Virtual Seminar Series

Virtual Seminar Series

Click here to view the schedule for upcoming seminars.

Starting in June 2020, we are hosting a series of online talks about topics related to Quantum Information Sciences in its various forms, including (but not limiting to):

  • Quantum computers
  • Quantum simulation
  • Measuring the elusive Majorana fermion
  • Photons

Talks will be given by senior researchers as well as students and postdocs. 

Click here for all previous seminar videos

Seminars are organized in collaboration with Mikael Backlund, Jacob Covey, and Dakshita Khurana. Please feel free to reach out to them by e-mail with any comments and suggestions.

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Past Talks -- Fall 2021

Tuesday, September 14 | 11:00 a.m. CST

John Teufel Listening to the Sound of Entanglement

Quantum mechanics is traditionally considered when measuring at the extreme microscopic scale, i.e. single photons, electrons or atoms.  However, even the early pioneers of the quantum theory postulated gedanken experiments in which quantum effects would manifest on an everyday scale. I will present recent experiments in which we engineer and measure microelectromechanical (MEMs) circuits to observe and to exploit quantum behavior at an increasingly macroscopic scale.  By embedding mechanical resonators in superconducting microwave circuits, we achieve strong radiation-pressure coupling between fields and motion that allows us to perform quantum experiments of massive objects.  I will present our recent experimental demonstration of deterministic macroscopic entanglement, as well as ongoing efforts toward arbitrary quantum control of mechanical systems.  The ability to prepare and to “listen” to quantum sound has implications for fundamental science as well as many powerful applications including the processing, storage and networking of quantum information.

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Tuesday, September 7 | 11:00 a.m. CST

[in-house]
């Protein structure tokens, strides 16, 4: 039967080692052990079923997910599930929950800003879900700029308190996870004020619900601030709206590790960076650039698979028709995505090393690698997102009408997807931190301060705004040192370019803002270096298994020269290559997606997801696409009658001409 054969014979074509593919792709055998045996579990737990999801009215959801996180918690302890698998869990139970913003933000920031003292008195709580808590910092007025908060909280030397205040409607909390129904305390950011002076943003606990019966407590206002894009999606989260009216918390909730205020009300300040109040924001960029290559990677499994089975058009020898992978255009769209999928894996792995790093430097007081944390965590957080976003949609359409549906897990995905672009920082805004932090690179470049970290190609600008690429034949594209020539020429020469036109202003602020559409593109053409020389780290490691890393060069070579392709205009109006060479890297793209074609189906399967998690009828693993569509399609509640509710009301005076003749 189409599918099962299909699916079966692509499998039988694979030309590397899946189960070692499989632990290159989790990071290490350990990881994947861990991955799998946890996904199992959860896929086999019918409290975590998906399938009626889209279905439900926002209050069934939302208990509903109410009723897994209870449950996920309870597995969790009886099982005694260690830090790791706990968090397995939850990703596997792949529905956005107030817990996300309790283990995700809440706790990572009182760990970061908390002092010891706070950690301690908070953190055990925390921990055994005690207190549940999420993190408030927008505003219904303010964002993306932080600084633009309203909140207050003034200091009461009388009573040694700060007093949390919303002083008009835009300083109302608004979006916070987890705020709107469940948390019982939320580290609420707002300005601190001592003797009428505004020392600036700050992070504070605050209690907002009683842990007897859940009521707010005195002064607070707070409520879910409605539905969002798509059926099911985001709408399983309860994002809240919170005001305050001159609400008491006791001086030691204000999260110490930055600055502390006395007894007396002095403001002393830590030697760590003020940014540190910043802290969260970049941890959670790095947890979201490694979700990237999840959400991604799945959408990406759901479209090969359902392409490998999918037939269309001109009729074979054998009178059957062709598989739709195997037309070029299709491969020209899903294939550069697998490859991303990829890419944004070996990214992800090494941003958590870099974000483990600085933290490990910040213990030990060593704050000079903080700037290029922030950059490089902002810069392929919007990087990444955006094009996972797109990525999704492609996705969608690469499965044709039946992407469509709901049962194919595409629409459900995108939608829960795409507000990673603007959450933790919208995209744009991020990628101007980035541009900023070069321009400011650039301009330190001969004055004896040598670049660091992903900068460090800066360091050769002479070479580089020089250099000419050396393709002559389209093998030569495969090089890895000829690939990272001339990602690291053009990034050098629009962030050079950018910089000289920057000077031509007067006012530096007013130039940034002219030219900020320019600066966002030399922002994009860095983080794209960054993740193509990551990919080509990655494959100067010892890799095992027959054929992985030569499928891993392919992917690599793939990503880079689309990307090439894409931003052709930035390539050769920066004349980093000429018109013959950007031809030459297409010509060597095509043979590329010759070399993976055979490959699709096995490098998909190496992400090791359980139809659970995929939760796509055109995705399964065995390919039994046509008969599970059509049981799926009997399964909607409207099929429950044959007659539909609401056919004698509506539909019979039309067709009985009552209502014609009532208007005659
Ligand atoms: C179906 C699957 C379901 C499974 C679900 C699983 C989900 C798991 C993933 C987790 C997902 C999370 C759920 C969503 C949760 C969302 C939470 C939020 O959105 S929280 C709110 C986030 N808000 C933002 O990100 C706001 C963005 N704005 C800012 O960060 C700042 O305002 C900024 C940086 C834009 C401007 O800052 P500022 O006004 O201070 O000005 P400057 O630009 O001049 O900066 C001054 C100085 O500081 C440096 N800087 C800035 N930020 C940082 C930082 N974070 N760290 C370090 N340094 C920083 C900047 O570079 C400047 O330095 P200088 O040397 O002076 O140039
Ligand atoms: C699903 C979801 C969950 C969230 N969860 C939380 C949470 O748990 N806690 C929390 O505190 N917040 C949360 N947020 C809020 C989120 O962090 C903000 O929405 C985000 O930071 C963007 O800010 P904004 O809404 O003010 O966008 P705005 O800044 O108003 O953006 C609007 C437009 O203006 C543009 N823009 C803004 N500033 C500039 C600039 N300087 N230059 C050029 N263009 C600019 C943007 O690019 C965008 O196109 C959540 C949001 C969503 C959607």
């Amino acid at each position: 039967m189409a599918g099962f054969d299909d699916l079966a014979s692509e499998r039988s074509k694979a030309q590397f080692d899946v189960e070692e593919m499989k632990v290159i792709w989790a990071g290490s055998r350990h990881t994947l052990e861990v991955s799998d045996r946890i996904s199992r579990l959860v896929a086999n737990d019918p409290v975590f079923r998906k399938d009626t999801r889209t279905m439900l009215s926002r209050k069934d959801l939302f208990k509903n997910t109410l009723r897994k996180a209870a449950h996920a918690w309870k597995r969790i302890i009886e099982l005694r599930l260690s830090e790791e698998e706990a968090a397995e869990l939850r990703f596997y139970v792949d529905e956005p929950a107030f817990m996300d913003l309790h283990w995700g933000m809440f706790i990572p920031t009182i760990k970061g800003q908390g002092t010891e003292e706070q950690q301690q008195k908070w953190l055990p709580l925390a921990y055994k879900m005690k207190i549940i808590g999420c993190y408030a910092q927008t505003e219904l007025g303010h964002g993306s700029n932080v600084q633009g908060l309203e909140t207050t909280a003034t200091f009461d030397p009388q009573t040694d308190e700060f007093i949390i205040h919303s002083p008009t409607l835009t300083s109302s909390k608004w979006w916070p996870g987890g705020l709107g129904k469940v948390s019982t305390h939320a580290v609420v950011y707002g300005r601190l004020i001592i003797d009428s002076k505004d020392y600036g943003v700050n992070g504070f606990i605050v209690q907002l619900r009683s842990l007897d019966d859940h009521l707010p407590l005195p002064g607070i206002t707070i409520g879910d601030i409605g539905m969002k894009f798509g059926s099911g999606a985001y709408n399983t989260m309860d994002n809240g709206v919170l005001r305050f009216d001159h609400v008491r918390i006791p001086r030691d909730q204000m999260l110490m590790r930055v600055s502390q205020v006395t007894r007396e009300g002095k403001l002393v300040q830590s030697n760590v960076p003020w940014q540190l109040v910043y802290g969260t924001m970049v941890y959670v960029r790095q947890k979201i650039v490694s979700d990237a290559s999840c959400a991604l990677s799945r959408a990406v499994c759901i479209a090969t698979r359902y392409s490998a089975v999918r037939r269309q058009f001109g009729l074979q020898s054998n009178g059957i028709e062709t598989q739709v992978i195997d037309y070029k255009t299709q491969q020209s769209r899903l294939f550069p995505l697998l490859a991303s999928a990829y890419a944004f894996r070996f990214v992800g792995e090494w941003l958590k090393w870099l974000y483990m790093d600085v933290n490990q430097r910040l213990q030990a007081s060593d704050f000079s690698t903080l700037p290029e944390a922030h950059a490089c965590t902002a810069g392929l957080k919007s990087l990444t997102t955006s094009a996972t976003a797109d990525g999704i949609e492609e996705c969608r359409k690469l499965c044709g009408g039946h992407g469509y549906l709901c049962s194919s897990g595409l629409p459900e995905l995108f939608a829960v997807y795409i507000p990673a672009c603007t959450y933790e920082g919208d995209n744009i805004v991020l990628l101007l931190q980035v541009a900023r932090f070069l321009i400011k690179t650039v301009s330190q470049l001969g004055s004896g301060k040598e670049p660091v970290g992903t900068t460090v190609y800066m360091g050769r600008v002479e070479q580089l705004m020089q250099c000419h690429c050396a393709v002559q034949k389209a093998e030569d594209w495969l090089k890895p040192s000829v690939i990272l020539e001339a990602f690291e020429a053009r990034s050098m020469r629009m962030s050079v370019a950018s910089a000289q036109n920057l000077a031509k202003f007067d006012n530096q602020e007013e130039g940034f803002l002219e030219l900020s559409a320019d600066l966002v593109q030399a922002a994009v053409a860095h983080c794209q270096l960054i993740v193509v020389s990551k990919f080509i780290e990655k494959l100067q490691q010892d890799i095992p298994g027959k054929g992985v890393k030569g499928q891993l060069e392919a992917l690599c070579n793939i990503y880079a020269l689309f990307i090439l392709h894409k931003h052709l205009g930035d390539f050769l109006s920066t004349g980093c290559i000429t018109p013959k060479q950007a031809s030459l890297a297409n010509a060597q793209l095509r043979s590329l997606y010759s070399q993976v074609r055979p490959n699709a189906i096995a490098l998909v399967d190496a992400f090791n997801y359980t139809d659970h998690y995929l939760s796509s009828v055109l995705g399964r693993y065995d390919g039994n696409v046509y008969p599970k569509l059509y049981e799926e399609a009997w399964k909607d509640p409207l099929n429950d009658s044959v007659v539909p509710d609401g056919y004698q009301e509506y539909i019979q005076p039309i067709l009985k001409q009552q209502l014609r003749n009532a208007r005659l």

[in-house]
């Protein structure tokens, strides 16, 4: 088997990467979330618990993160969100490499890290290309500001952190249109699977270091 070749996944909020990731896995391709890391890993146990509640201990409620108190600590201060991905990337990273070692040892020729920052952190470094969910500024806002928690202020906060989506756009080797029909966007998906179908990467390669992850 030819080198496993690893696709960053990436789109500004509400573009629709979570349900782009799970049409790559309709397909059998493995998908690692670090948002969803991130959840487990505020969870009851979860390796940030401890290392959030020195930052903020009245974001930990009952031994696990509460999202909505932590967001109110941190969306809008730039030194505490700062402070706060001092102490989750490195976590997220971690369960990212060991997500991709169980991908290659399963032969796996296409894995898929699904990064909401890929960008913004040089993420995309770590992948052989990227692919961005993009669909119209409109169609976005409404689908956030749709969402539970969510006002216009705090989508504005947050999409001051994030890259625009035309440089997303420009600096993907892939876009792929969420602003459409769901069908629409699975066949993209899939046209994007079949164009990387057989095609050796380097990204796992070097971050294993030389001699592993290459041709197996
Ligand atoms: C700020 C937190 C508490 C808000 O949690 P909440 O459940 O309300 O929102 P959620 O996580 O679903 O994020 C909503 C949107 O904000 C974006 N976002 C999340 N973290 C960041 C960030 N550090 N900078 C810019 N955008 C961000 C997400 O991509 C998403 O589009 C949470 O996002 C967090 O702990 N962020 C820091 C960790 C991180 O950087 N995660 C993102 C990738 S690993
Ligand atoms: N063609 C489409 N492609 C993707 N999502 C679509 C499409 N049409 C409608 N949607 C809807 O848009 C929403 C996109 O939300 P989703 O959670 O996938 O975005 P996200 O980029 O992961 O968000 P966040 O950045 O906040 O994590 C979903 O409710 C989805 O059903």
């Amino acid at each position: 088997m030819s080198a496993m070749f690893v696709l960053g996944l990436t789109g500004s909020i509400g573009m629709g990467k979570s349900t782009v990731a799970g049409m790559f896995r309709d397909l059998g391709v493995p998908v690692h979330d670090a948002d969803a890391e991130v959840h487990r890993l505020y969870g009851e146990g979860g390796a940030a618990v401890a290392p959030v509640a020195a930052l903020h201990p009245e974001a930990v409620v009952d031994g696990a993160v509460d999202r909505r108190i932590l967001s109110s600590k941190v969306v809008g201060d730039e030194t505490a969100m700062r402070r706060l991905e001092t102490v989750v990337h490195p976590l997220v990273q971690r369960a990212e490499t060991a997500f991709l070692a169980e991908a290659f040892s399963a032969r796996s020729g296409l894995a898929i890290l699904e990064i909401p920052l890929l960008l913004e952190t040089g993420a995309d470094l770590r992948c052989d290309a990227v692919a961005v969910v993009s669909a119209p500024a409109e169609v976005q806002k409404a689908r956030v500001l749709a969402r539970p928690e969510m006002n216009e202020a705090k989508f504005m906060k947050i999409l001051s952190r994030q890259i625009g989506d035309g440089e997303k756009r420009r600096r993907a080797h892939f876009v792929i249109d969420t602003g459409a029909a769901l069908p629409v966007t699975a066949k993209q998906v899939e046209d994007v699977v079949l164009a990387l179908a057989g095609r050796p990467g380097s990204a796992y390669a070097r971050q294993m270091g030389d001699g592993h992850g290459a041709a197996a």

Michael Foss-Feig Simulating many-body physics using quantum tensor networks

Tensor network techniques exploit the structure of entanglement to dramatically reduce the difficulty of simulating quantum systems on classical computers. But these techniques have limitations, and many problems in many-body quantum physics, for example simulating dynamics, remain intractable despite decades of effort to solve them.  Quantum computers offer an alternative route to simulating quantum systems that is in principle efficient, but their small size and limited fidelities have so far prevented solution of problems of real practical interest that cannot be solved classically.  Here we discuss prospects for combining these two techniques by directly representing tensor-network states as quantum circuits, and show that recent developments in quantum hardware make it possible to carry out quantitatively accurate simulations of quantum dynamics directly in the thermodynamic (infinite system size) limit using a small number of qubits.

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Tuesday, August 31 | 11:00 a.m. CST

Andrei Faraon Towards optical quantum networks based on rare-earth ions and nano-photonics

Optical quantum networks for distributing entanglement between quantum machines will enable distributed quantum computing, secure communications and new sensing methods. These networks will contain quantum transducers for connecting computing qubits to travelling optical photon qubits, and quantum repeater links for distributing entanglement at long distances. In this talk I discuss implementations of quantum hardware for repeaters and transducers using rare-earth ions, like ytterbium and erbium, exhibiting highly coherent optical and spin transitions in a solid-state environment.  We show that single ytterbium ions in nano-photonic resonators are well suited for optically addressable quantum bits with long spin coherence, single shot readout and good optical stability [1]. These single qubits will form the backbone of future quantum repeater networks and will be augmented by optical storage and linear processing capabilities, also implemented using rare-earth ions. Towards this end we demonstrated optical quantum storage using erbium ensembles coupled to silicon photonics, where the frequency and release time of the stored photon can be controlled using on-chip electronics [2,3]. Finally, to connect the optical network to superconducting quantum computers, we develop optical to microwave quantum transducers based on rare-earth ensembles simultaneously coupled to on-chip optical and microwave superconducting resonators [4]. I conclude by addressing the remaining challenges for interconnecting these components into future quantum networks.

[1] Jonathan M. Kindem, Andrei Ruskuc, John G. Bartholomew, Jake Rochman, Yan Qi Huan, Andrei Faraon, Control and single-shot readout of an ion embedded in a nanophotonic cavity, Nature, 580, 201–204 (2020)

[2] Craiciu et al, Nanophotonic quantum storage at telecommunications wavelength, Physical Review Applied, 12, 024062, 2019

[3] Zhong et al, Nanophotonic rare-earth quantum memory with optically controlled retrieval, Science, Vol. 357, Issue 6358, pp. 1392-1395 (2017)

[4] John G. Bartholomew, Jake Rochman, Tian Xie, Jonathan M. Kindem, Andrei Ruskuc, Ioana Craiciu, Mi Lei, Andrei Faraon, On-chip coherent microwave-to-optical transduction mediated by ytterbium in YVO4, Nature Communications, 11, Article 3266 (2020)

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